If wearing your Vibrams on the treadmill at the gym doesn’t get you any looks, taking a picture of yourself wearing your Vibrams on the treadmill at gym should totally take care of that.
I actually don’t know if anyone gave me the stink eye on this particular day while donning my favorite pink toe shoes. I do know that I was fully prepared to say “but look at how stinkin’ cute they are !!” if someone called me a freak or a did that thing where you hold your pointer finger near your temple and swirl it around a bit.
In the past I have preferred to heave a big, dramatic sigh at the thought of spending any time on treadmill. It’s boring and is not my friend and if I might now borrow a phrase used by a couple of small children I know – I am not inviting it to my birthday party.
More recently though, I’ve had a change of heart. With a difference perspective, I’ve found that this machine comprised of a rotating belt with varying speeds and optional incline can be used for good instead of torture. All you need are a couple of fresh ideas.
Jumping on the treadmill with an actual workout in mind has helped me a.) stay on top of the to keep those teeny muscles in my ankles and feet toned and strong and b.) hiss and spit on something other than the track for speed work . These two items would otherwise be on hiatus during these cold and snowy winter months if it weren’t for the Star Trac.
Fine. Beam me up, Scotty.
For me, any time spent on the treadmill these days is either in my Vibrams for a combo of walking, walking at an incline, easy running and/or giving dirty looks to anyone who dares stare at my cute, pink feet for one too many seconds. If I’m not in my Vibrams, then I’m in my sneakers for sprints – giving dirty looks to everyone by default because I’m sure I must make some unintentional nasty faces when running at maximum effort.
If you too have found yourself avoiding elements on some of the harsher days and are faced with treadmill for any amount of running time, my suggestion is to do what you can to make the most it while keeping it interesting at the same time.
Sprint. Most training programs for any 5K, 10K, half marathon or marathon include some speed work, especially as you advance in your running career – so get on it. As Hal Higdon would say, if you want to run fast, you have to run fast. Mark Sission has me convinced that sprinting once a week is a good thing for every body anyway, whether or not you’re training for a race or even consider yourself a runner.
Remember too that “sprinting” doesn’t necessarily mean the same thing for everyone. Move at a faster pace than you otherwise might and feel free to call it a sprint.
I keep my speed workouts short. 25 minutes and that’s a wrap. My favorite these days is a 400 meter spirit followed by a 400 meter recovery at a super easy pace. Warm up, sprint, recover – lather, rinse, repeat 3 – 4 times – cool down, time to go.
You can also sprint for time instead of distance. Sometimes I’ll do “pyramid sprints” – that is, beginning with a 15 second sprint and work my way up to 90 seconds – increasing by 15 seconds for each consecutive sprint. Recovery time for every sprint matches the sprint time that came right before it, then bump it up another 15 seconds for your next round. Pyramid back down until you get back to 15 seconds once you peak at 90 seconds.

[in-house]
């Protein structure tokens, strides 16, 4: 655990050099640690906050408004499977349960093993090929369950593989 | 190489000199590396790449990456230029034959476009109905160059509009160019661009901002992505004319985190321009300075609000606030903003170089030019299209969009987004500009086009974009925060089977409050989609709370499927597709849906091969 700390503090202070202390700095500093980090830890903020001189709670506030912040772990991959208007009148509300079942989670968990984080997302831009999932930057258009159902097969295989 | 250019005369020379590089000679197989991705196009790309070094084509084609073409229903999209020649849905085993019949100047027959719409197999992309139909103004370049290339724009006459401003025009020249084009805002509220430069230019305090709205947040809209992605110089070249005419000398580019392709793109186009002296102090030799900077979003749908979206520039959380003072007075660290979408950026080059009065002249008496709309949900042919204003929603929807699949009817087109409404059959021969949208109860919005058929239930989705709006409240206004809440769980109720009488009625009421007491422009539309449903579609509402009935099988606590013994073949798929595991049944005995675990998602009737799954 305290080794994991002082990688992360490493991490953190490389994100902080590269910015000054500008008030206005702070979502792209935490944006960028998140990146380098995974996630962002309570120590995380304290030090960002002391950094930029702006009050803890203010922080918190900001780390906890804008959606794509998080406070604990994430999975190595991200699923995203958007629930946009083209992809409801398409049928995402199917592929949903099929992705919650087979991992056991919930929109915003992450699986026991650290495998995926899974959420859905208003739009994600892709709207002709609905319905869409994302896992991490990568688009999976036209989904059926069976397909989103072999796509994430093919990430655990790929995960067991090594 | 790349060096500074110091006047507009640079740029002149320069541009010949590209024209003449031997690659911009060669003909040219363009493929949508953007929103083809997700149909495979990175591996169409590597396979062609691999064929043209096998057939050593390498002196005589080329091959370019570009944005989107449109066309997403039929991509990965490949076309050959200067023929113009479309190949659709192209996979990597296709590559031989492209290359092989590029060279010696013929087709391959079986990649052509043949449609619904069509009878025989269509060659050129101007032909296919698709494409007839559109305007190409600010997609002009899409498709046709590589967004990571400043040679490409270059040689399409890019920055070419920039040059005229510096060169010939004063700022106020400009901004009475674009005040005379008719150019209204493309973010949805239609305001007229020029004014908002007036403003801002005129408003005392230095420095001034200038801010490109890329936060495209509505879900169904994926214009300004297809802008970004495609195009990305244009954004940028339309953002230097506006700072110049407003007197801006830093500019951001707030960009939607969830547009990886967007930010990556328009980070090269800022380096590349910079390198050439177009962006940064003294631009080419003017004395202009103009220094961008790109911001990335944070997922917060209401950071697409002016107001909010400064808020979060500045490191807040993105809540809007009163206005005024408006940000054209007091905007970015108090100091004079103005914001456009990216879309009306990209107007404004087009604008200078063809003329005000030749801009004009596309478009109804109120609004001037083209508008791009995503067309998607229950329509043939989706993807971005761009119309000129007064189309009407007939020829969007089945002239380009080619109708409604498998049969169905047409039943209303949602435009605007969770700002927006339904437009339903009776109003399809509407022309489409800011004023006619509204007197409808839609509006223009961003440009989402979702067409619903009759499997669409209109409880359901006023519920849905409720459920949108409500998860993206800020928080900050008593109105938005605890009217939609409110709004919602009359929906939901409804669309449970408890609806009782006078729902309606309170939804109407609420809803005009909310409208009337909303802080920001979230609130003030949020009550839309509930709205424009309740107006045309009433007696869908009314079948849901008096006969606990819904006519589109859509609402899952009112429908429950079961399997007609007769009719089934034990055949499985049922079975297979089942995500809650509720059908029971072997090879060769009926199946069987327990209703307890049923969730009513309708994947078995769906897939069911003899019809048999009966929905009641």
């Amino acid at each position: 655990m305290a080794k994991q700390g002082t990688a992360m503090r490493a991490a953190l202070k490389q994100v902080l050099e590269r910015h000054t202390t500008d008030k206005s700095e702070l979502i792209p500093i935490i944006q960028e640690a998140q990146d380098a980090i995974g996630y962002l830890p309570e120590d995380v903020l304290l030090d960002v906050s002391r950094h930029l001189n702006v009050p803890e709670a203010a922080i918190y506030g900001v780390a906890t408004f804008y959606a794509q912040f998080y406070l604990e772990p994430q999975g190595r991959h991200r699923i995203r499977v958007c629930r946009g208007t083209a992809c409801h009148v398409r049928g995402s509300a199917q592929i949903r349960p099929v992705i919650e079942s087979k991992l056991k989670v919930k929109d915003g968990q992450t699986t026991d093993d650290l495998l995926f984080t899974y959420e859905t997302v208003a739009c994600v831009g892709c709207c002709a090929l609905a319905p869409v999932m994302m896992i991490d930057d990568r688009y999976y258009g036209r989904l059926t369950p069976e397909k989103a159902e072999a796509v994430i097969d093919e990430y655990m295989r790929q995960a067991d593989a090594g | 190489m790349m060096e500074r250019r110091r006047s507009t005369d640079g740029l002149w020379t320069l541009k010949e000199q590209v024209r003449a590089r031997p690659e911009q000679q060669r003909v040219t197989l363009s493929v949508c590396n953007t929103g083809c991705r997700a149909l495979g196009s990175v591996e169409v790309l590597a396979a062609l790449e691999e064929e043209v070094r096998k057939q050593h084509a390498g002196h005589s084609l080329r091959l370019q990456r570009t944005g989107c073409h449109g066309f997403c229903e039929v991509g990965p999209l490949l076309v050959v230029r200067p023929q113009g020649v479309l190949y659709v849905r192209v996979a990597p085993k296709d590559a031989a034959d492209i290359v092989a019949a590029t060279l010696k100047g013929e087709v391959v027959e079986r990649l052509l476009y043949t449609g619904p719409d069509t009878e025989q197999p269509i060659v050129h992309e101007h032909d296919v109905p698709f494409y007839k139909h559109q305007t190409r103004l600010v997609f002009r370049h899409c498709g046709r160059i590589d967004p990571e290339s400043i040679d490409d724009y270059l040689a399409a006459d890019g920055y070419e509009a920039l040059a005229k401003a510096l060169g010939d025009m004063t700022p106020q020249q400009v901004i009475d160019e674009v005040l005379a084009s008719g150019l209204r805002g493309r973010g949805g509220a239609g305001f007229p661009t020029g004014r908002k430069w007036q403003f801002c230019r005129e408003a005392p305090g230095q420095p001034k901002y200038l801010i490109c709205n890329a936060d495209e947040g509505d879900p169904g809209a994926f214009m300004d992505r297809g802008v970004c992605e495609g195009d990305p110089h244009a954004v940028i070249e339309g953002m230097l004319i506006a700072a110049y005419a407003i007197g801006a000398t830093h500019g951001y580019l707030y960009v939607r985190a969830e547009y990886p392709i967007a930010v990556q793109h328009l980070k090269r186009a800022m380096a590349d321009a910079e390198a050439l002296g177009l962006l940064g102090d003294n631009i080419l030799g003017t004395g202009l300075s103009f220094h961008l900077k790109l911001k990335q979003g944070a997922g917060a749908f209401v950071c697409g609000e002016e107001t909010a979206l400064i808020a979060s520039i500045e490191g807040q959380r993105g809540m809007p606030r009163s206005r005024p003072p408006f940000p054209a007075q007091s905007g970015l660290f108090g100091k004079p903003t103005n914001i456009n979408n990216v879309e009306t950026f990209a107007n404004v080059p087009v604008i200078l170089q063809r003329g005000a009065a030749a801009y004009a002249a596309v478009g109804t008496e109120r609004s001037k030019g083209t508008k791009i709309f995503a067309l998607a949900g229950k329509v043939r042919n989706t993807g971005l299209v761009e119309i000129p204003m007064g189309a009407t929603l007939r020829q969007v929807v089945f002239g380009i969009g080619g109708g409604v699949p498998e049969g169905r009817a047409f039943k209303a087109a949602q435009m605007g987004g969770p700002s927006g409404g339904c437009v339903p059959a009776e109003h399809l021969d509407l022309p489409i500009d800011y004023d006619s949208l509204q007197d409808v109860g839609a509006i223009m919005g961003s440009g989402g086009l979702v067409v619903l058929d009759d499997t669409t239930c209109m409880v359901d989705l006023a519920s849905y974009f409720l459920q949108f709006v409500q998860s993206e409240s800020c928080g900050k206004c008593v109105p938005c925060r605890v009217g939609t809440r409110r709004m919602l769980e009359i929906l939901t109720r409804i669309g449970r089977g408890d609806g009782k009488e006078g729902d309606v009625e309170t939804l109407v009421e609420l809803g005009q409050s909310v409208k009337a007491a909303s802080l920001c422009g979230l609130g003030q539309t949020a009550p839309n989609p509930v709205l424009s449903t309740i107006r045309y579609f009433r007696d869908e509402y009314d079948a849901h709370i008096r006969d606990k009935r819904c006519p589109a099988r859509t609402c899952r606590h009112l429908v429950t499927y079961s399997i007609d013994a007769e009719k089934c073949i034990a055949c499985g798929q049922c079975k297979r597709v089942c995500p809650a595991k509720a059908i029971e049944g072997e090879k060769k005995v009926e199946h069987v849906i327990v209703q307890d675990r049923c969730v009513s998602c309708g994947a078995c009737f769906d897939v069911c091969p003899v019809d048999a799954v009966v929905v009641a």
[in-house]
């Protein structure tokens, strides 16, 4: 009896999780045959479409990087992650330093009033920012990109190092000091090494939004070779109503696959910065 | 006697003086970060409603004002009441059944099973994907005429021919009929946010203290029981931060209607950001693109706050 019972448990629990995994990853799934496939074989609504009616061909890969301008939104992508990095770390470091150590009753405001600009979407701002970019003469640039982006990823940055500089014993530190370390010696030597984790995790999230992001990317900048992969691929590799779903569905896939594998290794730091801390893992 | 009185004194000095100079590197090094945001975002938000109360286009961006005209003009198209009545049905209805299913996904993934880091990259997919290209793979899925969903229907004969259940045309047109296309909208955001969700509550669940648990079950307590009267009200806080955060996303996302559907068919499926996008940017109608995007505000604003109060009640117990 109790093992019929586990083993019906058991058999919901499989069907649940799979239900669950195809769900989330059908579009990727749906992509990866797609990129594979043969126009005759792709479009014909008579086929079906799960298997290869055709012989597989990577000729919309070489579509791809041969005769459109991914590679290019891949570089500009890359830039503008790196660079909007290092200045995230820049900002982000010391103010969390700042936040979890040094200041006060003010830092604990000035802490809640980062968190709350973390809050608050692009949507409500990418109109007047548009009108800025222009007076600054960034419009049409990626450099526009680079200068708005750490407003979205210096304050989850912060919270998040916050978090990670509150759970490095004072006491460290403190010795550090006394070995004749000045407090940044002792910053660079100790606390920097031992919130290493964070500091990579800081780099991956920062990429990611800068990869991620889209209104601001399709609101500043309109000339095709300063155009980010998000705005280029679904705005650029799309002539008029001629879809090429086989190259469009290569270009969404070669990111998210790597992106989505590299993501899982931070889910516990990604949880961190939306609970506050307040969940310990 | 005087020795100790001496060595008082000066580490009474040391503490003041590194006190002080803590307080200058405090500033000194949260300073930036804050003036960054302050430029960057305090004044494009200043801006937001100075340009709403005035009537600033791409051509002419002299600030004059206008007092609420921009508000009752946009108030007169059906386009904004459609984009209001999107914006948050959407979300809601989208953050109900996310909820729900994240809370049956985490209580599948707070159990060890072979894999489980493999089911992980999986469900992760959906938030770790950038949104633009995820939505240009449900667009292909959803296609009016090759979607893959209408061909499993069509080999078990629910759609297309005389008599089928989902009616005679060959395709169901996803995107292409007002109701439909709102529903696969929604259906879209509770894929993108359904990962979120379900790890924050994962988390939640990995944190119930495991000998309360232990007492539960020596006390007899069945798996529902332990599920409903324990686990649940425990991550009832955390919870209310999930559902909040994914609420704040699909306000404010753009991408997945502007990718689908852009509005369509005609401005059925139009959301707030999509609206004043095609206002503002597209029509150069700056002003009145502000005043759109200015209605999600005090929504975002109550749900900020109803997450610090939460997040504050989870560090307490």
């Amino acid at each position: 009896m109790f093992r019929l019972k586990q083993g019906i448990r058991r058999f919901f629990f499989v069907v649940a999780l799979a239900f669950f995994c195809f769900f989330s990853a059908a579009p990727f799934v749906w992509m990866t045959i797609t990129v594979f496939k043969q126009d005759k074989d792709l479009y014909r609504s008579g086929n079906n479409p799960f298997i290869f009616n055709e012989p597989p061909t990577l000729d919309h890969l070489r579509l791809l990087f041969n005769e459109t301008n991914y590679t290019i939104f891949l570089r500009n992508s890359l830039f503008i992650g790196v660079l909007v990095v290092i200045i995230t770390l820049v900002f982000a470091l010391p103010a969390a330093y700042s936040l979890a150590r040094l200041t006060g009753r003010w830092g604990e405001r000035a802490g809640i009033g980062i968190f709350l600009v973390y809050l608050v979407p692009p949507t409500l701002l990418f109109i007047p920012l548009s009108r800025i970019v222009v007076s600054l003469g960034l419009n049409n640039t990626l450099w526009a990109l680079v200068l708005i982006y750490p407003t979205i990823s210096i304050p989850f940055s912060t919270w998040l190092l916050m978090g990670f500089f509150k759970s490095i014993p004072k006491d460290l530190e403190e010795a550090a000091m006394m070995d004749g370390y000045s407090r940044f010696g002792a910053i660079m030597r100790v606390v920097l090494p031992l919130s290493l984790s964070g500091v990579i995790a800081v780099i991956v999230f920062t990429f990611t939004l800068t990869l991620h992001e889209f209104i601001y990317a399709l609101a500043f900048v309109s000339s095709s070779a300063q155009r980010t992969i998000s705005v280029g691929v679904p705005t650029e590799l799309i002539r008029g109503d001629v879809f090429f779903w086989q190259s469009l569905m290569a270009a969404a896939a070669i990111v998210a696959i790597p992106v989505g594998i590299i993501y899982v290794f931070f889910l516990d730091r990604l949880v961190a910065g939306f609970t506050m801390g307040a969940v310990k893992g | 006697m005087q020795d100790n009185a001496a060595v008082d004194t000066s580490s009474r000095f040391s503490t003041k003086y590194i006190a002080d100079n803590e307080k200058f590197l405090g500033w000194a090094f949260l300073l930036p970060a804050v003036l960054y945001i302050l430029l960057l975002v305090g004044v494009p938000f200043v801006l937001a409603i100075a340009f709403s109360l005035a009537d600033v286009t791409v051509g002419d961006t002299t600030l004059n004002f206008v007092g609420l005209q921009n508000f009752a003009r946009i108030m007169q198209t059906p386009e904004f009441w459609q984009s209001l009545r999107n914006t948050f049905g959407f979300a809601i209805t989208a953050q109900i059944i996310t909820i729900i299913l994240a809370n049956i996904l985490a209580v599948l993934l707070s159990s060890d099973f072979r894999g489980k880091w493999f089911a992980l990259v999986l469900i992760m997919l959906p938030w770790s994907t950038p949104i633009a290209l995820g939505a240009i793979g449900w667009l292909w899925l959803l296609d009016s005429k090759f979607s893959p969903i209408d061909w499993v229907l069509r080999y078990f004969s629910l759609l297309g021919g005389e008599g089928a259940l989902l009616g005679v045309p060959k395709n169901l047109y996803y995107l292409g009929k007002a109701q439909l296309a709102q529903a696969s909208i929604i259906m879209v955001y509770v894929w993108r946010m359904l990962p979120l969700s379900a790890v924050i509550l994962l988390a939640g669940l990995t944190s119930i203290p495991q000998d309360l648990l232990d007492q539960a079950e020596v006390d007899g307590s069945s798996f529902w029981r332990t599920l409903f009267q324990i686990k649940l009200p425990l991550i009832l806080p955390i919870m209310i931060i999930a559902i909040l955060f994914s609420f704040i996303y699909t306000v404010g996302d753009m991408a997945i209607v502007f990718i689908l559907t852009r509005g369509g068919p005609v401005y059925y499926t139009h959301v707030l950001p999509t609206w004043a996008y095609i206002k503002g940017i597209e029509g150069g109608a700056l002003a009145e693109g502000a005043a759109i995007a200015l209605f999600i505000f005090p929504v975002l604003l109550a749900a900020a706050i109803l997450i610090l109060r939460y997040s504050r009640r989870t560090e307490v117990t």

(Faux) Barefoot in your minimalist shoes on the faux running surface. While running in barefoot shoes on a treadmill couldn’t feel further from running as nature intended , it is better than running barefoot on snow filled streets. This would be my only other option if it weren’t for Vibrams and a Y membership.
In other words, it’s better than nothing.
Incline Walk. Walk at a comfortable pace but crank the incline up to somewhere between a molehill and Mt. Everest. Vary your incline throughout your workout just like you might vary your pace.
If you think incline walking is a joke, go ahead and try it and then see if you’re laughing. It ain’t at all easy once you get that ramp up high enough! Incline walking is a great way to get your heart rate up and still send saliva flying out of your mouth while you curse if you can’t or don’t want to run. Goofy looking shoes optional.
Run Backwards. Trying this for the first time will be quite entertaining, for both you and everyone else around you too. Before you go launching yourself into the air to spin around, you’ll want to slow the speed way, way down first – a lot slower than you would probably expect. You’ll know you’re going slow enough when you feel really stupid walking forward at that pace. You’ve now reached the speed where you’ll feel comfortable trotting backwards. Trust me.
This is probably the juncture where I should throw in that line about “trying this at your own risk”, “checking with your doctor first” or better yet, “don’t try this at home.” (Cause you’ll be at the gym?)
All of the Above. If I’m not there for a speed work out, I typically aim for an hour of changing up the speed, the incline and the direction to keep from falling asleep or shedding tears of boredom and then getting even more bodily fluids onto the machine. Combine these things with an iPod loaded with music, audio books, podcasts and a bunch of TV’s with closed captioning? No hissing, spitting, cursing, sighing, crying or dirty looks required.
What’d I miss? Got any fun treadmill tips to share? Please do!
<img src=”http://farm6.static.flickr.com/5296/5437960405_4ce496e78d.jpg” width=”419″ height=”389″ alt=”Beam Me Up, Scotty” />